Daimler Trucks North America, however, does not endorse the so-called “bake and blow” cleaning method for all engines, and instead finds a full reman cleaning to be more effective. That includes compressed air and heat as well as a liquid wash.

Dale Allemang, Daimler Trucks North America’s director of field service, says the air cleaning will clean the center portion of the filter, but it’s likely to leave material around the circumference. “Our system is set up to give you an ash cleaning code after you have burned a certain amount of fuel [based on the application],” he says. “If you reset the ash accumulator, it assumes that you have installed a reman filter, and so it resets the cleaning interval to the prescribed number. But in our experience, the -bake-and-blow cleaning is usually good for [around less than half] of that.”

And here’s a final word to the wise for used truck buyers. The vehicle’s first owner probably spec’d and maintained the vehicle to run to the trade-out point and no further. Chances are they tried to avoid a second cleaning or replacement interval, and may have even ignored problems in the final weeks or months of service. When buying used, you can almost count on having to put money into the aftertreatment system. It might be better to get it addressed up front, roll that cost into the price of the vehicle, and build it into the payments.  

  

5 strategies to reduce DPF downtime

 

1. Match the engine size to its intended application

Don’t spec’ a big-block engine to run stop-and-go all day with short runs on the highway. Choose a smaller engine with a higher power-to-displacement ratio that will generate more exhaust heat and allow more passive regeneration and increase -intervals between parked regenerations.  –  John Moore, Volvo Trucks North America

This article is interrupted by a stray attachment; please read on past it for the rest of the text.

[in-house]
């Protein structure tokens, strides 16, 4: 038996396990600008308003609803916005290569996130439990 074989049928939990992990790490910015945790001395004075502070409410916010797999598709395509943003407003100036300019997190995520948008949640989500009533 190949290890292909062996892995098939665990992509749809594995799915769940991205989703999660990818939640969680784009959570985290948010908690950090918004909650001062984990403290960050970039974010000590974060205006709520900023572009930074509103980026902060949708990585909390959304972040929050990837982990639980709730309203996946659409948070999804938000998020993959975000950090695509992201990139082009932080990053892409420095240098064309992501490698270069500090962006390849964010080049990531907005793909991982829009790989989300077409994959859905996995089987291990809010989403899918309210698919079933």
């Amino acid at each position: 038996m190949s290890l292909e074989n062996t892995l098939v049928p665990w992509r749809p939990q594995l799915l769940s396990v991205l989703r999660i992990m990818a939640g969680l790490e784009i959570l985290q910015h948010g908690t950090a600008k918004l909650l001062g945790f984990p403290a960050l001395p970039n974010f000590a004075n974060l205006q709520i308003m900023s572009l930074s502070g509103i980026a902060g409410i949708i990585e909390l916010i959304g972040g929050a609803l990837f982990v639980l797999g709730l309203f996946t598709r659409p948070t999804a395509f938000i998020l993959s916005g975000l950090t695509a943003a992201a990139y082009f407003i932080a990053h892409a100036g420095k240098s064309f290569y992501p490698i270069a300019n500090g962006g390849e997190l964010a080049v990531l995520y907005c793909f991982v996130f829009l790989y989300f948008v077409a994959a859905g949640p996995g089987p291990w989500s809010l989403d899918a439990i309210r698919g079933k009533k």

2. Observe the regen cycle frequency

Increasingly frequent active regens or parked regen requests could indicate the filter is becoming severely plugged. Onboard diagnostic systems are more sophisticated today and can alert you to the need for service, but older trucks can still be hit or miss. There is no harm in pulling the Diesel Particulate Filter for cleaning earlier in its life rather than later, and scheduled maintenance is always less expensive than -emergency service.  –  Scott Perry, Ryder System

3. Consider performing a parked regen at the beginning or end of a work shift

Vehicles in light-duty, high-idle, or stop-and-go service can avoid disruptions to the workday by performing a scheduled regen rather than having to park for up to an hour during the shift.  –  Dale Allemang, Daimler Trucks North America

4. Perform regular and documented fluid level checks

An internal oil or coolant leak will no longer change the color of the exhaust because of the Diesel Particulate Filter. Such contamination increases the risk of plugging the Diesel Oxidation Catalyst, which will increase backpressure. After ineffective active or even passive regenerations, the system monitors will trigger fault codes and activate dash lamps to recommend inspection.  –  Mario Sanchez-Lara, Cummins

5. Watch fault codes

The days of performing Preventive Maintenance without a computer are over. Respond to fault codes immediately and be proactive. A parked regen is a last resort, not a first warning.  –  Darry Stuart, DWS Fleet Management Services